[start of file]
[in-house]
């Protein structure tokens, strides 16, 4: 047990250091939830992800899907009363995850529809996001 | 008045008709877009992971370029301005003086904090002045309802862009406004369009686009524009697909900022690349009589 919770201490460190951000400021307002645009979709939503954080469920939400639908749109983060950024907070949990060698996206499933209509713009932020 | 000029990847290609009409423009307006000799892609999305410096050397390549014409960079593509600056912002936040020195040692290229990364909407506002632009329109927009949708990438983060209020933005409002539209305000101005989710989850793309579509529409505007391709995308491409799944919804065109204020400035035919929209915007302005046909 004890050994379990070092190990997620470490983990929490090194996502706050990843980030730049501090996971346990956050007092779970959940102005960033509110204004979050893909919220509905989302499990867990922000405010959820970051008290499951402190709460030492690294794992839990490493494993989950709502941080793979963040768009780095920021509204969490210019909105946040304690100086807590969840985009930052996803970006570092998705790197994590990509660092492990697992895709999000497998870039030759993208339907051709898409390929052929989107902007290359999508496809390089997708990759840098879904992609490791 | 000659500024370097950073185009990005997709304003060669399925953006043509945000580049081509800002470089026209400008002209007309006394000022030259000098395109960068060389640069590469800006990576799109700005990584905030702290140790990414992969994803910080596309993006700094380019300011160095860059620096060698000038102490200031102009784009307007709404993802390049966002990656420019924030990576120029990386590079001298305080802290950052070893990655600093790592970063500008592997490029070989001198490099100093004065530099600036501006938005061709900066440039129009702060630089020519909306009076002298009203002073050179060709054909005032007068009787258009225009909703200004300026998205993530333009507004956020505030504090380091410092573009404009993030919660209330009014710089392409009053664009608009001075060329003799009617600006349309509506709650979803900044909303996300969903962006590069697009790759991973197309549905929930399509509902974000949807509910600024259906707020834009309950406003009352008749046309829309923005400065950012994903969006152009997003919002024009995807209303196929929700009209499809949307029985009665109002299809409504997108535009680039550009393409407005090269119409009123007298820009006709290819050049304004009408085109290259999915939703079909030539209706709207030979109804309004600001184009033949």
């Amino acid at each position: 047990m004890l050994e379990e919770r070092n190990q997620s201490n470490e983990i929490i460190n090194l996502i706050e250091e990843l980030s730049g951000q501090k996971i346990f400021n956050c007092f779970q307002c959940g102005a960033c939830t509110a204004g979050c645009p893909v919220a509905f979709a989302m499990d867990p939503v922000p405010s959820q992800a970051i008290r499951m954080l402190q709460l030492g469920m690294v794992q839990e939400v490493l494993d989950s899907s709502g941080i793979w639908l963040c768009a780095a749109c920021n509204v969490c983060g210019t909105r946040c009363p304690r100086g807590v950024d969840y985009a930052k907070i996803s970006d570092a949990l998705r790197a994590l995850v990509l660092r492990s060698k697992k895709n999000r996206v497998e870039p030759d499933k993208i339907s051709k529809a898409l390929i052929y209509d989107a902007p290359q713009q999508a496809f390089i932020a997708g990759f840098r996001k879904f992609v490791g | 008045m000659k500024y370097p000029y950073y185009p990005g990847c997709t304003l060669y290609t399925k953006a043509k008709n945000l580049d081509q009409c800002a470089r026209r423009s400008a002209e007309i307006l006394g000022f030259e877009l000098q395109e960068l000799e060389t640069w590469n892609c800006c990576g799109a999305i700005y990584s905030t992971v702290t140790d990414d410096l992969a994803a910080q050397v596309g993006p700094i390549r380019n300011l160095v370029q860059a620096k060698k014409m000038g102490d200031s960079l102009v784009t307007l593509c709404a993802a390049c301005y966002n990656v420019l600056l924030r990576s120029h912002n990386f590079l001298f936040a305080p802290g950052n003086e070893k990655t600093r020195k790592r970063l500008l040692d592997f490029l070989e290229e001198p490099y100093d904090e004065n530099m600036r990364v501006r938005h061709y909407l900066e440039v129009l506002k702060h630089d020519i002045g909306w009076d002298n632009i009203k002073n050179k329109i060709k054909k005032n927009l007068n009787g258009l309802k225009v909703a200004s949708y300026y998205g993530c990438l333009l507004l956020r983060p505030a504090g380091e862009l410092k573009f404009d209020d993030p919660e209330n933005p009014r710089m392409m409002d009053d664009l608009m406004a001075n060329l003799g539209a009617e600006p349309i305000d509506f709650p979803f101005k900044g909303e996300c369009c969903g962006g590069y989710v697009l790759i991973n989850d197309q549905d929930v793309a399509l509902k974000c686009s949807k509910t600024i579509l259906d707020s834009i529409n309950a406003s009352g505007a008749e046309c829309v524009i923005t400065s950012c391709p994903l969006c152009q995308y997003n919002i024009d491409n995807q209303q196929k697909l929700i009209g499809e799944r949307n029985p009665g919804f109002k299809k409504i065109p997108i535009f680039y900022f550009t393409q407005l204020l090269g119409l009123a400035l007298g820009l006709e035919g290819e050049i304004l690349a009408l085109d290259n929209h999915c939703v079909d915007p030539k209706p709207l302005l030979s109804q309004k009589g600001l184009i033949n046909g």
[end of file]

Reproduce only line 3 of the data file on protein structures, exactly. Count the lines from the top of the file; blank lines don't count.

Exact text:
């Amino acid at each position: 047990m004890l050994e379990e919770r070092n190990q997620s201490n470490e983990i929490i460190n090194l996502i706050e250091e990843l980030s730049g951000q501090k996971i346990f400021n956050c007092f779970q307002c959940g102005a960033c939830t509110a204004g979050c645009p893909v919220a509905f979709a989302m499990d867990p939503v922000p405010s959820q992800a970051i008290r499951m954080l402190q709460l030492g469920m690294v794992q839990e939400v490493l494993d989950s899907s709502g941080i793979w639908l963040c768009a780095a749109c920021n509204v969490c983060g210019t909105r946040c009363p304690r100086g807590v950024d969840y985009a930052k907070i996803s970006d570092a949990l998705r790197a994590l995850v990509l660092r492990s060698k697992k895709n999000r996206v497998e870039p030759d499933k993208i339907s051709k529809a898409l390929i052929y209509d989107a902007p290359q713009q999508a496809f390089i932020a997708g990759f840098r996001k879904f992609v490791g | 008045m000659k500024y370097p000029y950073y185009p990005g990847c997709t304003l060669y290609t399925k953006a043509k008709n945000l580049d081509q009409c800002a470089r026209r423009s400008a002209e007309i307006l006394g000022f030259e877009l000098q395109e960068l000799e060389t640069w590469n892609c800006c990576g799109a999305i700005y990584s905030t992971v702290t140790d990414d410096l992969a994803a910080q050397v596309g993006p700094i390549r380019n300011l160095v370029q860059a620096k060698k014409m000038g102490d200031s960079l102009v784009t307007l593509c709404a993802a390049c301005y966002n990656v420019l600056l924030r990576s120029h912002n990386f590079l001298f936040a305080p802290g950052n003086e070893k990655t600093r020195k790592r970063l500008l040692d592997f490029l070989e290229e001198p490099y100093d904090e004065n530099m600036r990364v501006r938005h061709y909407l900066e440039v129009l506002k702060h630089d020519i002045g909306w009076d002298n632009i009203k002073n050179k329109i060709k054909k005032n927009l007068n009787g258009l309802k225009v909703a200004s949708y300026y998205g993530c990438l333009l507004l956020r983060p505030a504090g380091e862009l410092k573009f404009d209020d993030p919660e209330n933005p009014r710089m392409m409002d009053d664009l608009m406004a001075n060329l003799g539209a009617e600006p349309i305000d509506f709650p979803f101005k900044g909303e996300c369009c969903g962006g590069y989710v697009l790759i991973n989850d197309q549905d929930v793309a399509l509902k974000c686009s949807k509910t600024i579509l259906d707020s834009i529409n309950a406003s009352g505007a008749e046309c829309v524009i923005t400065s950012c391709p994903l969006c152009q995308y997003n919002i024009d491409n995807q209303q196929k697909l929700i009209g499809e799944r949307n029985p009665g919804f109002k299809k409504i065109p997108i535009f680039y900022f550009t393409q407005l204020l090269g119409l009123a400035l007298g820009l006709e035919g290819e050049i304004l690349a009408l085109d290259n929209h999915c939703v079909d915007p030539k209706p709207l302005l030979s109804q309004k009589g600001l184009i033949n046909g």